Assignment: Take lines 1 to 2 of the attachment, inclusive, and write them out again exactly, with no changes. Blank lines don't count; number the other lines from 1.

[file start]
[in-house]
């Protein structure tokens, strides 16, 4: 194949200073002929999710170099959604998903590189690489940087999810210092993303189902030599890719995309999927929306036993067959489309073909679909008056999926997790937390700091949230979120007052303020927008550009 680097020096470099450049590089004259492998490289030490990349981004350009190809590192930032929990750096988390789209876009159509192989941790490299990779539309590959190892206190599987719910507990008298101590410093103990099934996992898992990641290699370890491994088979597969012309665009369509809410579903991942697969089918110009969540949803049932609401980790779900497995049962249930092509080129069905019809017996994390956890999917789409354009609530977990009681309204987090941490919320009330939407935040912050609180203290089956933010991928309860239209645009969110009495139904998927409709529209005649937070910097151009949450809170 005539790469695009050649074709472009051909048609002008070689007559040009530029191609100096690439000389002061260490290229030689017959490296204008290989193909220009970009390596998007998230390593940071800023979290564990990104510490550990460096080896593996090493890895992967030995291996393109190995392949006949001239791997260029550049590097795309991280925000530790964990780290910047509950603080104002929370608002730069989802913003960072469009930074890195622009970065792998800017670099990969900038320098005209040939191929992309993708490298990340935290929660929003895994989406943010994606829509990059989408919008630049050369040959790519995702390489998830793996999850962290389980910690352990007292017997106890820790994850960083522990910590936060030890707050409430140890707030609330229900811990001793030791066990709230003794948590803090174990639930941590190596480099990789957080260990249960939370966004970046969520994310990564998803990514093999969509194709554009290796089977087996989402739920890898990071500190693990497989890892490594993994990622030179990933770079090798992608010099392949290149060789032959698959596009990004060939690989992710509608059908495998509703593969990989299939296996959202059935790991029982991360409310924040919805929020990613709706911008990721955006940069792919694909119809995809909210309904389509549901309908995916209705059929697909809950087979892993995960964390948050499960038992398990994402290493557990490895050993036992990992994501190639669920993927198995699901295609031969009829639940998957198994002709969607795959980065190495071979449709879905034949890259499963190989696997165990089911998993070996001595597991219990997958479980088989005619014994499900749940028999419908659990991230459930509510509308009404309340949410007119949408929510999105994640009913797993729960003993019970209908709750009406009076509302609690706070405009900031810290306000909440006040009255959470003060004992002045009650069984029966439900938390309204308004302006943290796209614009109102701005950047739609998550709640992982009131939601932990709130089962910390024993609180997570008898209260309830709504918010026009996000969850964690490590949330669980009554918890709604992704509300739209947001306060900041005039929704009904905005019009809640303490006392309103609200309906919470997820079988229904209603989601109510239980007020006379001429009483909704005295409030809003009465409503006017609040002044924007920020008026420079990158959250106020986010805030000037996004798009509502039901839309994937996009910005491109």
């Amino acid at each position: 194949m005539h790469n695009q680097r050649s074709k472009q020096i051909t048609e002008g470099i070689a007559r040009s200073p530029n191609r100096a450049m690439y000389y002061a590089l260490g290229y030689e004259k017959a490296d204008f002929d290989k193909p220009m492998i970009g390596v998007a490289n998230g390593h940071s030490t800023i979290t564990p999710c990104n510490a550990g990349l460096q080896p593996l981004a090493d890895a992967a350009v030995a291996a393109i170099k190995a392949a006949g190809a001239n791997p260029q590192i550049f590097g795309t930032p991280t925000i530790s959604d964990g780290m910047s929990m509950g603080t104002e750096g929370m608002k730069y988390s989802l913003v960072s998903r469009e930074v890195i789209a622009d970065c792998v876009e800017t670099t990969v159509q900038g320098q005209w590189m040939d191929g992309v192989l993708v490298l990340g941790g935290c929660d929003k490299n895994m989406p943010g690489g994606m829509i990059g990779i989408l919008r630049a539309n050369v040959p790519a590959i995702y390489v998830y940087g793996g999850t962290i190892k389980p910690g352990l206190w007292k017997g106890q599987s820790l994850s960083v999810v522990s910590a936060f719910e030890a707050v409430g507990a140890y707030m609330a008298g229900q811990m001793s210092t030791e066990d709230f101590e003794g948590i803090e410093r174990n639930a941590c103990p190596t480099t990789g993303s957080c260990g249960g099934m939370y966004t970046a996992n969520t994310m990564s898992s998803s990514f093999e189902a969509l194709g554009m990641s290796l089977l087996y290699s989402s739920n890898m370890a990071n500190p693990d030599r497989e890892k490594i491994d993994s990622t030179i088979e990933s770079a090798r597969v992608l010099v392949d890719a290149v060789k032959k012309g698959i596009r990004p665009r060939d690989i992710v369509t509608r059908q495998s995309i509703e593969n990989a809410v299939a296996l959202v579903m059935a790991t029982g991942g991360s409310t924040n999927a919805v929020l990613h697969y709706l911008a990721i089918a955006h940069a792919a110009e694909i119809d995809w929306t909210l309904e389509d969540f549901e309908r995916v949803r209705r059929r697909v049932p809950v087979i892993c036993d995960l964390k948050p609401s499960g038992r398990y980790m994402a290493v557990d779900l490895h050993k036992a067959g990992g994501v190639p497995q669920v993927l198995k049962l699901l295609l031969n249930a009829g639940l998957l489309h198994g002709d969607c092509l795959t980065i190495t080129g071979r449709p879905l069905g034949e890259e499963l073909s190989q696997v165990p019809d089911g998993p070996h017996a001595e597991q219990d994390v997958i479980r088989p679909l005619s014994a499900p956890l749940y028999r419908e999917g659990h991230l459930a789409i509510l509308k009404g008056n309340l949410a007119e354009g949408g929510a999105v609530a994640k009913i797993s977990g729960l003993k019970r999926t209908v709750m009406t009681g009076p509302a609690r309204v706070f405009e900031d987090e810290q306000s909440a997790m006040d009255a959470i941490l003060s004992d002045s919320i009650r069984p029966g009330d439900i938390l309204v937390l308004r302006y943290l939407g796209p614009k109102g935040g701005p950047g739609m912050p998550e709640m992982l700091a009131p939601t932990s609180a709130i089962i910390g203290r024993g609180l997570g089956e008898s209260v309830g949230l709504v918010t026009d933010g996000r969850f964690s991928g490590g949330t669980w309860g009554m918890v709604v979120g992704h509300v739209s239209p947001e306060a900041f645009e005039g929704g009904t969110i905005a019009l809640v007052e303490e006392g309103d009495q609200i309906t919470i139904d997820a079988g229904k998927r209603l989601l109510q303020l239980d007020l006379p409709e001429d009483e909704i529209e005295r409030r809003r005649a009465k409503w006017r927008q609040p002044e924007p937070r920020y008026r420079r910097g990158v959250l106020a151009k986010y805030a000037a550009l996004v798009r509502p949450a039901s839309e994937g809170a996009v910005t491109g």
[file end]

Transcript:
[in-house]
């Protein structure tokens, strides 16, 4: 194949200073002929999710170099959604998903590189690489940087999810210092993303189902030599890719995309999927929306036993067959489309073909679909008056999926997790937390700091949230979120007052303020927008550009 680097020096470099450049590089004259492998490289030490990349981004350009190809590192930032929990750096988390789209876009159509192989941790490299990779539309590959190892206190599987719910507990008298101590410093103990099934996992898992990641290699370890491994088979597969012309665009369509809410579903991942697969089918110009969540949803049932609401980790779900497995049962249930092509080129069905019809017996994390956890999917789409354009609530977990009681309204987090941490919320009330939407935040912050609180203290089956933010991928309860239209645009969110009495139904998927409709529209005649937070910097151009949450809170 005539790469695009050649074709472009051909048609002008070689007559040009530029191609100096690439000389002061260490290229030689017959490296204008290989193909220009970009390596998007998230390593940071800023979290564990990104510490550990460096080896593996090493890895992967030995291996393109190995392949006949001239791997260029550049590097795309991280925000530790964990780290910047509950603080104002929370608002730069989802913003960072469009930074890195622009970065792998800017670099990969900038320098005209040939191929992309993708490298990340935290929660929003895994989406943010994606829509990059989408919008630049050369040959790519995702390489998830793996999850962290389980910690352990007292017997106890820790994850960083522990910590936060030890707050409430140890707030609330229900811990001793030791066990709230003794948590803090174990639930941590190596480099990789957080260990249960939370966004970046969520994310990564998803990514093999969509194709554009290796089977087996989402739920890898990071500190693990497989890892490594993994990622030179990933770079090798992608010099392949290149060789032959698959596009990004060939690989992710509608059908495998509703593969990989299939296996959202059935790991029982991360409310924040919805929020990613709706911008990721955006940069792919694909119809995809909210309904389509549901309908995916209705059929697909809950087979892993995960964390948050499960038992398990994402290493557990490895050993036992990992994501190639669920993927198995699901295609031969009829639940998957198994002709969607795959980065190495071979449709879905034949890259499963190989696997165990089911998993070996001595597991219990997958479980088989005619014994499900749940028999419908659990991230459930509510509308009404309340949410007119949408929510999105994640009913797993729960003993019970209908709750009406009076509302609690706070405009900031810290306000909440006040009255959470003060004992002045009650069984029966439900938390309204308004302006943290796209614009109102701005950047739609998550709640992982009131939601932990709130089962910390024993609180997570008898209260309830709504918010026009996000969850964690490590949330669980009554918890709604992704509300739209947001306060900041005039929704009904905005019009809640303490006392309103609200309906919470997820079988229904209603989601109510239980007020006379001429009483909704005295409030809003009465409503006017609040002044924007920020008026420079990158959250106020986010805030000037996004798009509502039901839309994937996009910005491109």